Yes, that’s tongue in cheek headline.
For those not ‘in the know’, Koot Hoomi was one of Blavatsky’s Masters. With his friend Morya he wrote a lot of letters that form some of the earliest theosophical literature. The Masters, or Mahatmas as they are often called, often abbreviated their names. This has become something of a theosophical pattern. So we are as likely to write HPB as H.P. Blavatsky, HSO for Henry Steel Olcott, WQJ for William Quan Judge, K.H. For Koot Hoomi and M. for Moria. The pattern continues in later theosophists: J.K. (or just K) for Jiddu Krishnamurti, A.B. for Annie Besant, G. de P for Gottfried de Purucker and A.A.B. for Alice (Ann) Bailey.
This matter of using abbreviations was taken quite seriously, but of course it only applies to the really serious theosophists. HPB even wrote in her copy of her ‘The Voice of the Silence’ “From HPB to H.P. Blavatsky, with no kind regards”. As I said in my overview of theosophical abbreviations, “This is usually interpreted to mean that the inner HPB – the higher self – didn’t appreciate the troubles her personality – H.P.Blavatsky – got herself into.”
Using the abbreviations for a name is seen as a sort of impersonal way of referring to a person. It’s a sign of respect for their inner wisdom. I’m not sure it works quite like that in practice, but that’s the sense one gets. Perhaps its comparable to people getting a new name when they’re initiated into a monastery for instance. Except that with Theosophists the practice seems to have stopped. Nobody refers to Radha Burnier, the current TS president, as RB for instance.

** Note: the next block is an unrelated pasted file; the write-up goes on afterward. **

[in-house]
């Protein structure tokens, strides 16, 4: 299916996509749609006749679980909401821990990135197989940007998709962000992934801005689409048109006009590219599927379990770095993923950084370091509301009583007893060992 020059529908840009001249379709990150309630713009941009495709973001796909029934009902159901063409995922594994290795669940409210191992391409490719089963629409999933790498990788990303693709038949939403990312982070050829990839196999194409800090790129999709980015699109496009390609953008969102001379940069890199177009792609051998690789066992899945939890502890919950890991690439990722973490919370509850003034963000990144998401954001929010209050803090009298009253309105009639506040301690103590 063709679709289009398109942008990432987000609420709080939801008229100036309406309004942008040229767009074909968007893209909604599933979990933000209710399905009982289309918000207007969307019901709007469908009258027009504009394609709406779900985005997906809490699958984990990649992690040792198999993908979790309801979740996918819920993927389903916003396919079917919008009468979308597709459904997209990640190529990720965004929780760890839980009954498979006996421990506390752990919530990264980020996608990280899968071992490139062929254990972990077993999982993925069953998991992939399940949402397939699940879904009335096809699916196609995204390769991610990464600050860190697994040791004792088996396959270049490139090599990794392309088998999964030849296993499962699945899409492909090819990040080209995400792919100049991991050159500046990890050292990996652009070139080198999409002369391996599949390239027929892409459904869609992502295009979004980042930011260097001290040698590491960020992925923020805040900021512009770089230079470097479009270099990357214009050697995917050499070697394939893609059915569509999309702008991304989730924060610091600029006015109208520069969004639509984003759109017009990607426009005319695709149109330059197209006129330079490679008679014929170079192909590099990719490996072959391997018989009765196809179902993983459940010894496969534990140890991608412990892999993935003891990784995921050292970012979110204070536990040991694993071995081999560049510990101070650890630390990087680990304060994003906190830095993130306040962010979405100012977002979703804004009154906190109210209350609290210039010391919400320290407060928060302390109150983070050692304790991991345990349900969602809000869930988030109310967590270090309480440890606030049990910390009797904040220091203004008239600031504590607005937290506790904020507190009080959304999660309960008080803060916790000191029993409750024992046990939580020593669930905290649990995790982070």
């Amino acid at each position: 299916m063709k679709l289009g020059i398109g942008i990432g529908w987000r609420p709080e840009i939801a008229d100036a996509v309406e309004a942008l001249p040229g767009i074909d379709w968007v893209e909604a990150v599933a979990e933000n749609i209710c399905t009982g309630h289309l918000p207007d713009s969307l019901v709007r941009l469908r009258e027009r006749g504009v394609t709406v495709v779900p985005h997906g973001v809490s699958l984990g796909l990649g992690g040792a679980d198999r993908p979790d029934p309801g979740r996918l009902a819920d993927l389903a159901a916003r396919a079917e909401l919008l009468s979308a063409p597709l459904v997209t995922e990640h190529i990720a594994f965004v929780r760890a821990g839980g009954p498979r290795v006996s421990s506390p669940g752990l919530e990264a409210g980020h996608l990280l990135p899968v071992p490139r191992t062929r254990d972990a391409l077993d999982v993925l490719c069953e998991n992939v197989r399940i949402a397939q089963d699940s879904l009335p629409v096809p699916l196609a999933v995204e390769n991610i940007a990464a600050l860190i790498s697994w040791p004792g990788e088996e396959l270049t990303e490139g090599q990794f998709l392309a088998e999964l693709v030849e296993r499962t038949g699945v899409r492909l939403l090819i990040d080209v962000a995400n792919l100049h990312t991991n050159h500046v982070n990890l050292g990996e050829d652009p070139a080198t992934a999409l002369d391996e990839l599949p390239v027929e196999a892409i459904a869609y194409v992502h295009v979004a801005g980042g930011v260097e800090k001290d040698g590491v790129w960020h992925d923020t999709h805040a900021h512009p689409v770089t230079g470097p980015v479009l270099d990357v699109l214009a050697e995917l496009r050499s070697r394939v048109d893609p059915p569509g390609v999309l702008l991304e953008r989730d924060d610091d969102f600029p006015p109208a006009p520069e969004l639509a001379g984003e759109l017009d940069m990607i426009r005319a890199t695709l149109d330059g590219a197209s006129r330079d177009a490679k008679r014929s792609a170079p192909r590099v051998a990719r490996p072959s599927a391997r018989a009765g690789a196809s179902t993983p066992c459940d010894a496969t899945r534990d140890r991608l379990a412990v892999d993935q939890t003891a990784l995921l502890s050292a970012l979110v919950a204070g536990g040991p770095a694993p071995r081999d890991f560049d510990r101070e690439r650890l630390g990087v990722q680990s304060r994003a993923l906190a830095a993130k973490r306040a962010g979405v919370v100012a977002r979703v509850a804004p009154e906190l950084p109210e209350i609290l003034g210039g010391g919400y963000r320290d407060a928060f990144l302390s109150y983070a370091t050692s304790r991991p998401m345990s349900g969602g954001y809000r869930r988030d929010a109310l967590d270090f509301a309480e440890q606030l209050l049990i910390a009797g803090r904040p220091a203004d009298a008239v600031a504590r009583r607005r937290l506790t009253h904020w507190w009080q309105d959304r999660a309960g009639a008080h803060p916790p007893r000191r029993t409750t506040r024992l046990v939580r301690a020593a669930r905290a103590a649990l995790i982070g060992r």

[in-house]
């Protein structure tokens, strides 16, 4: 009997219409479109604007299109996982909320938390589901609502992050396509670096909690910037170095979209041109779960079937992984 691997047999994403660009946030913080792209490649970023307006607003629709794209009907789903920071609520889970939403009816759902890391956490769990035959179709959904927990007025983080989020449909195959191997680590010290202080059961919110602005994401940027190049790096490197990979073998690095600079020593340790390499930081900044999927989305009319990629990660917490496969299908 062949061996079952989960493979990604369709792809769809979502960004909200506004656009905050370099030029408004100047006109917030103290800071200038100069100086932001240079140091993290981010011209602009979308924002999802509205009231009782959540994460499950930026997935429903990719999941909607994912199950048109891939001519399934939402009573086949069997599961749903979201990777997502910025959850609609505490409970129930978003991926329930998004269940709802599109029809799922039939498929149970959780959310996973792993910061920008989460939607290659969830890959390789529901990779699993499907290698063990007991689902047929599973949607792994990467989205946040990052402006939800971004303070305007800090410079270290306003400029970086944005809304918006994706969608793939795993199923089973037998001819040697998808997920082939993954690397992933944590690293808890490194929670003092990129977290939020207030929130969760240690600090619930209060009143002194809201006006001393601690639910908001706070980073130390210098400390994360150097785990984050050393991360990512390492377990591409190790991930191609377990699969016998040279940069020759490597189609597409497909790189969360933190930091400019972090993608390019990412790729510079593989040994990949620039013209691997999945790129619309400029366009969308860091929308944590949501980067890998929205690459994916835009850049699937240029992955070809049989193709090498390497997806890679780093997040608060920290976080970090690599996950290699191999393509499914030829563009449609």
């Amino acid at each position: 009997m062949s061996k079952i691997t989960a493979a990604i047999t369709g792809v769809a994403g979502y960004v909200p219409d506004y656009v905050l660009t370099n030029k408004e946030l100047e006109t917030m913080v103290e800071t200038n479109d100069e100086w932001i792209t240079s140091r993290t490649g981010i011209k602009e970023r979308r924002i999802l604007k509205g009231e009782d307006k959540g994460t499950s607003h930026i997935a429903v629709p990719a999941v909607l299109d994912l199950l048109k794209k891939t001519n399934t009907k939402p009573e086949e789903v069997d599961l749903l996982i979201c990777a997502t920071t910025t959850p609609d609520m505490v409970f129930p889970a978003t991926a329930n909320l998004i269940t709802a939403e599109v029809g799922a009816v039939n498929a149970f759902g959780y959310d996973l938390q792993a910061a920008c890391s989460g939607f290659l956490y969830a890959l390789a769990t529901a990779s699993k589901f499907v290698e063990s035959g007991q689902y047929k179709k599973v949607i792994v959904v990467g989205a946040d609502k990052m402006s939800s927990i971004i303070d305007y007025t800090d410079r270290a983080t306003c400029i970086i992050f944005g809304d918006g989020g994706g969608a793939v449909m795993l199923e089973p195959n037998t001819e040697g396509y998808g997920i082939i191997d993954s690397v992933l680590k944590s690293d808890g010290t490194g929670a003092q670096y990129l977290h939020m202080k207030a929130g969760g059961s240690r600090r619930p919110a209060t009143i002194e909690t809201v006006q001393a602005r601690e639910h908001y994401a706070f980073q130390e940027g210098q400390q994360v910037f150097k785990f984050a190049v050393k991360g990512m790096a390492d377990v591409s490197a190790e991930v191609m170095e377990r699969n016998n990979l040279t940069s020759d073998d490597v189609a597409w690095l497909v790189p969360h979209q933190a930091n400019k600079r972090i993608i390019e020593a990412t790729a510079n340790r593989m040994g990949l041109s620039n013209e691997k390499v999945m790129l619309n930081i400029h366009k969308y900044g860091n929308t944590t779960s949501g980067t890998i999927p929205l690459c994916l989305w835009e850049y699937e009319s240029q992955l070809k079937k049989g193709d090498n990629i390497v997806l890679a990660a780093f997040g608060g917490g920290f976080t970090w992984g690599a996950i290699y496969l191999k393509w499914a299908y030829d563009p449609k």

Fortunately or unfortunately – depending on how you look at it – my parents unknowingly gave me a VERY theosophically sound name, when it comes to the abbreviation. They named me Katinka Hesselink and did not give me a second name to enable me to dodge the bullet.
Online this manifests mainly as an editorial problem. When I put a note in a text I put online that someone else has written, I can’t just close it with ‘K.H.’, because to theosophists that would suggest that Koot Hoomi himself had written it. I usually resort to just using my first name, it’s unique enough after all.
On theosophical forums, and in private references, people do sometimes call me KH. I’m always a bit embarrassed and try to discourage the practice. Still, it’s obviously something of an honor to have such an illustrious abbreviation to my name 🙂
I have used KH7 as a screen name in some online venues but I think it goes too far outside the theosophical pattern to expect people to start using that when referring to me.
What do you all think: should I be shy about this abbreviation business, or wear it proudly like some divine acknowledgment that I’m bound to be of importance to the Theosophical Movement?